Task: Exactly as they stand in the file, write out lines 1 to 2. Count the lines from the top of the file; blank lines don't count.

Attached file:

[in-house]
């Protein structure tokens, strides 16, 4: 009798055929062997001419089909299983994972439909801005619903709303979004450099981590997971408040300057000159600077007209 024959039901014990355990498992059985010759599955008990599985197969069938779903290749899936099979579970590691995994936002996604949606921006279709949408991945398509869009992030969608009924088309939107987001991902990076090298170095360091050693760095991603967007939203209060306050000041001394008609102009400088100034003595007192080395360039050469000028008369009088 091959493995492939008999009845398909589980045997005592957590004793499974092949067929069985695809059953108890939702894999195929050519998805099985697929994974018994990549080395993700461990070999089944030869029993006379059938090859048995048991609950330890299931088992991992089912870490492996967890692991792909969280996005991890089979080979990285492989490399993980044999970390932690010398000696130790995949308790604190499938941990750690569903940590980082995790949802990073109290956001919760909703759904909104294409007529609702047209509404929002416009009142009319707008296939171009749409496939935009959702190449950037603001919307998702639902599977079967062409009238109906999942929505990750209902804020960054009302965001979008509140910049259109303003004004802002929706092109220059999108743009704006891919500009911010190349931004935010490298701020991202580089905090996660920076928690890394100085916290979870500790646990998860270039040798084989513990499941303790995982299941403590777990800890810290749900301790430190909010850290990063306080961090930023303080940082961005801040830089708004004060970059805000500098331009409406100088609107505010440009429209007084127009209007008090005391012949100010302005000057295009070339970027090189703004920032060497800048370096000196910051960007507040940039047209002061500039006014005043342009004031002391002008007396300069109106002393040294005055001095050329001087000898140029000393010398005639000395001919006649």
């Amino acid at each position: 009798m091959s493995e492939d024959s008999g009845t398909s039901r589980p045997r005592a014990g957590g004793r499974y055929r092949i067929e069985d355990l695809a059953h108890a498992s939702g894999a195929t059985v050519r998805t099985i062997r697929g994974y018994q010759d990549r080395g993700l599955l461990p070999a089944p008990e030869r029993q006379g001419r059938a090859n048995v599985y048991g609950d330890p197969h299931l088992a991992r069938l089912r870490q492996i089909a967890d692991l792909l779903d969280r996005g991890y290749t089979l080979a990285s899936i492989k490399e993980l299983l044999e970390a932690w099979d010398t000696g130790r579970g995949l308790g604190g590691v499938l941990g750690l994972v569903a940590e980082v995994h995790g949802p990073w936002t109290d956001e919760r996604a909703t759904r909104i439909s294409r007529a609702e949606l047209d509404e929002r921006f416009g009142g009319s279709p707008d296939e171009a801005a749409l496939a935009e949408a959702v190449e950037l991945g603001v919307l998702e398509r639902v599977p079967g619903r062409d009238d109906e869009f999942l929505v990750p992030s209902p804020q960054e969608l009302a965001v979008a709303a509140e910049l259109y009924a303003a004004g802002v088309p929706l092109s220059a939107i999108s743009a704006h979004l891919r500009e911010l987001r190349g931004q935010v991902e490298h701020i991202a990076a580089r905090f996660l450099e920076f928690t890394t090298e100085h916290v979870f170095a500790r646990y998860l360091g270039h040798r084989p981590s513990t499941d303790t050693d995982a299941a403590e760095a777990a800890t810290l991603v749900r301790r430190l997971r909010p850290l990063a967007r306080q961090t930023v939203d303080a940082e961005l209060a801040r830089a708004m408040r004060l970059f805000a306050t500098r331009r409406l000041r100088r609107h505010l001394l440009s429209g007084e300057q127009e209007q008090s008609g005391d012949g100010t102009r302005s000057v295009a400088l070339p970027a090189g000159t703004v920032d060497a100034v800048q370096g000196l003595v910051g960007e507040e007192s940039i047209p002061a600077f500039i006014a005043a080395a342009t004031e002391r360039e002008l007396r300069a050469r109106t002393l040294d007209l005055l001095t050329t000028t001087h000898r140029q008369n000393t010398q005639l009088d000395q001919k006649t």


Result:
[in-house]
């Protein structure tokens, strides 16, 4: 009798055929062997001419089909299983994972439909801005619903709303979004450099981590997971408040300057000159600077007209 024959039901014990355990498992059985010759599955008990599985197969069938779903290749899936099979579970590691995994936002996604949606921006279709949408991945398509869009992030969608009924088309939107987001991902990076090298170095360091050693760095991603967007939203209060306050000041001394008609102009400088100034003595007192080395360039050469000028008369009088 091959493995492939008999009845398909589980045997005592957590004793499974092949067929069985695809059953108890939702894999195929050519998805099985697929994974018994990549080395993700461990070999089944030869029993006379059938090859048995048991609950330890299931088992991992089912870490492996967890692991792909969280996005991890089979080979990285492989490399993980044999970390932690010398000696130790995949308790604190499938941990750690569903940590980082995790949802990073109290956001919760909703759904909104294409007529609702047209509404929002416009009142009319707008296939171009749409496939935009959702190449950037603001919307998702639902599977079967062409009238109906999942929505990750209902804020960054009302965001979008509140910049259109303003004004802002929706092109220059999108743009704006891919500009911010190349931004935010490298701020991202580089905090996660920076928690890394100085916290979870500790646990998860270039040798084989513990499941303790995982299941403590777990800890810290749900301790430190909010850290990063306080961090930023303080940082961005801040830089708004004060970059805000500098331009409406100088609107505010440009429209007084127009209007008090005391012949100010302005000057295009070339970027090189703004920032060497800048370096000196910051960007507040940039047209002061500039006014005043342009004031002391002008007396300069109106002393040294005055001095050329001087000898140029000393010398005639000395001919006649």